A key point in developing the method is the open access to the most advanced data available at medium-resolution, says Ye.

“Scientists in the United States are in collaboration with European scientists, and we combine all four satellites, so we have built upon the work of many, many others. Satellite technologies like Landsat – I think that’s one of the greatest projects in human history.”

Beyond making the images open source, Zhu adds that the data set – NASA Harmonized Landsat and Sentinel-2 data (HLS) — was harmonized by a team at NASA, meaning the Landsat and Sentinel-2 data were all calibrated to the same resolution, which saves a lot of processing time and allows researchers to start working with the data directly,

“Without the NASA HLS data, we may spend months to just get the data ready.”

Ye explains they set thresholds based on empirical knowledge from what was seen in previous land disturbances. They look at signals in the data, called spectral change, and calculate the overall magnitude of change to help distinguish the noise from the early signals of disturbances. This approach ignores other relevant important disturbance-related information such as spectral change angle, patterns of seasonality, pre-disturbance land condition, says Ye.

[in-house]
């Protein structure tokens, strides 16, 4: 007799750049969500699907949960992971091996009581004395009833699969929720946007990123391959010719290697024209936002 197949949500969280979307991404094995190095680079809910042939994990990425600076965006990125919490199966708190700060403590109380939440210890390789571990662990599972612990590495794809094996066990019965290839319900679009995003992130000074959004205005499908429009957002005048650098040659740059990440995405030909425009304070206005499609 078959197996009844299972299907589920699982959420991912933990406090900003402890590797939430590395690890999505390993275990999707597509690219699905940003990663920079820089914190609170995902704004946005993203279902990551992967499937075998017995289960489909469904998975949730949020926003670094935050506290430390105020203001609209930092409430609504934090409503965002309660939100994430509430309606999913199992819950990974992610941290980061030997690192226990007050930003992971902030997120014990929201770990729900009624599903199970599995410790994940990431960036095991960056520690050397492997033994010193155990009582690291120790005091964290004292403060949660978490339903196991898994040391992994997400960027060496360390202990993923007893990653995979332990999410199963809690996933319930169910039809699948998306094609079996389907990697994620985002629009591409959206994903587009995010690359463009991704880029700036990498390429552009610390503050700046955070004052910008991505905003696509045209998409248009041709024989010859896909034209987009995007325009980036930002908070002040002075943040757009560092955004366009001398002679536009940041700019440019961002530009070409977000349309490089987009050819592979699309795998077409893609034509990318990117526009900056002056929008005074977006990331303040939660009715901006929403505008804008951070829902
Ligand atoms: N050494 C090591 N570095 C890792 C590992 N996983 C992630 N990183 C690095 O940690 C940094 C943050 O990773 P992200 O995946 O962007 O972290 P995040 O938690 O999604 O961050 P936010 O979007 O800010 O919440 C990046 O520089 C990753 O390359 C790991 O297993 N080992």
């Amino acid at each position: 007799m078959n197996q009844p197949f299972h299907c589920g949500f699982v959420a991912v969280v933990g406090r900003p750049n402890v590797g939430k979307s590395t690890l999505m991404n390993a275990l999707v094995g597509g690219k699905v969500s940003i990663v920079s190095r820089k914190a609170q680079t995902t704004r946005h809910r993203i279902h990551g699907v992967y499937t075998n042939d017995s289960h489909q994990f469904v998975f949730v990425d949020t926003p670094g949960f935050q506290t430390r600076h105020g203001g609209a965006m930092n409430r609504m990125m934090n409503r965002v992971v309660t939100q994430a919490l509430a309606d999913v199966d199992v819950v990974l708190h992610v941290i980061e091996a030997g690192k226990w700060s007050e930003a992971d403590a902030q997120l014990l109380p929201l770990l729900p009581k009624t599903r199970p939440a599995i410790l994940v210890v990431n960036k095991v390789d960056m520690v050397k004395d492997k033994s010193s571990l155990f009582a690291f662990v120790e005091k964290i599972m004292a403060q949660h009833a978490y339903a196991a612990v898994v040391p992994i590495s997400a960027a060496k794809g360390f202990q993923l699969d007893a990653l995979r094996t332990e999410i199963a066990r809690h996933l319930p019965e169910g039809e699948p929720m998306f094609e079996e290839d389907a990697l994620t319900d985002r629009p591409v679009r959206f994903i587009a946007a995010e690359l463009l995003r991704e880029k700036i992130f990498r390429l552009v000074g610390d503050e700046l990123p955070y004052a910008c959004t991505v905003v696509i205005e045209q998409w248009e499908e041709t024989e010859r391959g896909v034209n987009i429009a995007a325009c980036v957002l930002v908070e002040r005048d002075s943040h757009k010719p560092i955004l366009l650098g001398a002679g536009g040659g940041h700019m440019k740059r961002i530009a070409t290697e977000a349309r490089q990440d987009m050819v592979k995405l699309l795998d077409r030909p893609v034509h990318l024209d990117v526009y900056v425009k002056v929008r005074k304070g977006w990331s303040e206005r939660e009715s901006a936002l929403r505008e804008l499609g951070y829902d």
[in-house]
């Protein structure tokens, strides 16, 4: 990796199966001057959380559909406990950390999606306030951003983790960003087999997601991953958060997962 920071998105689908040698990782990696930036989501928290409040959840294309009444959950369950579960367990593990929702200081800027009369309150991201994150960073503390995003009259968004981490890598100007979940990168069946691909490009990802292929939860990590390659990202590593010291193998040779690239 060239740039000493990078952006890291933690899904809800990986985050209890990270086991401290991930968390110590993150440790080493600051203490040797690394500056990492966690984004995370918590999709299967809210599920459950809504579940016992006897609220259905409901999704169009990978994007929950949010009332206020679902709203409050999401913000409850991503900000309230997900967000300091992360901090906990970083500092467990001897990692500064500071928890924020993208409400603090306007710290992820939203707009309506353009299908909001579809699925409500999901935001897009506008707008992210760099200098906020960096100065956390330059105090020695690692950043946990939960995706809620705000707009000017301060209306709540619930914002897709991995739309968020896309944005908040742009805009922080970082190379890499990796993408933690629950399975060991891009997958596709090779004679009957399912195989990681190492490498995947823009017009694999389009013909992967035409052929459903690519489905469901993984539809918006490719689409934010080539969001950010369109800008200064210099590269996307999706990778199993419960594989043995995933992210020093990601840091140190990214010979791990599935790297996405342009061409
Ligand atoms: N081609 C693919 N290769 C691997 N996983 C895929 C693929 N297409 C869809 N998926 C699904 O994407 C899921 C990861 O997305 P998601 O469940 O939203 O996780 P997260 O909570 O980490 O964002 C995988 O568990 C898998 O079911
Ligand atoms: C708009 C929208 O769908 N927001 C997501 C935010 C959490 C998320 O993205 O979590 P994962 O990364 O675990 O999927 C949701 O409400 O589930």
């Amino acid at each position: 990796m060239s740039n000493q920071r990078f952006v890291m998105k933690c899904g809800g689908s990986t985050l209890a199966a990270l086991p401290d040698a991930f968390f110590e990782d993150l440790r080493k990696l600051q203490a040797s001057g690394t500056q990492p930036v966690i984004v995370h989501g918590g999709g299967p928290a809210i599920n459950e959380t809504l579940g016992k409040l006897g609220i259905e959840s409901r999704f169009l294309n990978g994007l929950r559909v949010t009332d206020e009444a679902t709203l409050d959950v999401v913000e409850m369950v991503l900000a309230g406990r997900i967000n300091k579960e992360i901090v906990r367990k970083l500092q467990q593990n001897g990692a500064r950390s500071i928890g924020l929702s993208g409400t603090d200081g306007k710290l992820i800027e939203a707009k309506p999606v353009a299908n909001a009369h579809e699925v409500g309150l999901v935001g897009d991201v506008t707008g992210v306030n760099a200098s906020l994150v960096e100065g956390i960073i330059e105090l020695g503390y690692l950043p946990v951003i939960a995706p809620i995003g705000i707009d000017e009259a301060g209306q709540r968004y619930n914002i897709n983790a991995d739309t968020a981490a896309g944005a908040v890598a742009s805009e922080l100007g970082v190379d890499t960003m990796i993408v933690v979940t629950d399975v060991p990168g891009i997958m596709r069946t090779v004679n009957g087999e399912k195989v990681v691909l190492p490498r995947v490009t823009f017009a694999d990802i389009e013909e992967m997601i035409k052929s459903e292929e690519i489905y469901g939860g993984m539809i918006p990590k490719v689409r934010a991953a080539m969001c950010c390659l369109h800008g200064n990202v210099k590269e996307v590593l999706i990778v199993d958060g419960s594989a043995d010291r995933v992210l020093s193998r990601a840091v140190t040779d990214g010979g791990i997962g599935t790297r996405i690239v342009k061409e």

“The new method lets the past data supervise us to find the real signals. For example, some disturbances occur in certain seasons, so similarity could be taken into account, and some disturbances have special spectral features that will increase at certain bands, but decrease in other bands. We can then use the data to build a model to better characterize the changes.”

On the other hand, we took advantage of numerous existing disturbance products that could be used as training data in machine learning and AI, says Zhu.

“Once this massive amount of training data is collected, there can be some wrong pixels, but this machine learning approach can further refine the results and provide better results. It’s as if the physical, statistical rules are talking to the machine learning approach and they work together to improve the results.”

Co-author and Postdoctoral Researcher Ji Won Suh says the team is eager to continue working on this method and to monitor land disturbances nationwide.

“For future directions, I hope we can help to tell the story about socio-economic impacts and what is going on in our earth system. If denser times series data are available, and more data storage is available, together with this algorithm, we can understand our system more intuitively. I’m very much looking forward to the future.”

Zhu says the approach is already attracting interest, and he expects the interest will grow. Their work is open source and Zhu says they are happy to help other groups adopt the method. The platform has already been used for near-real-time disaster monitoring. In the aftermath of Hurricane Ian, the team quickly employed this method to aid in the recovery efforts.

“I think it is extremely beneficial,” says Zhu. “If any kind of disaster happens, we can see the damage in the area quickly and determine the extent and the estimated cost for recovery. We’re hoping to have this comprehensive land disturbance monitoring system in near real-time to help people reduce the damage from those big disasters.”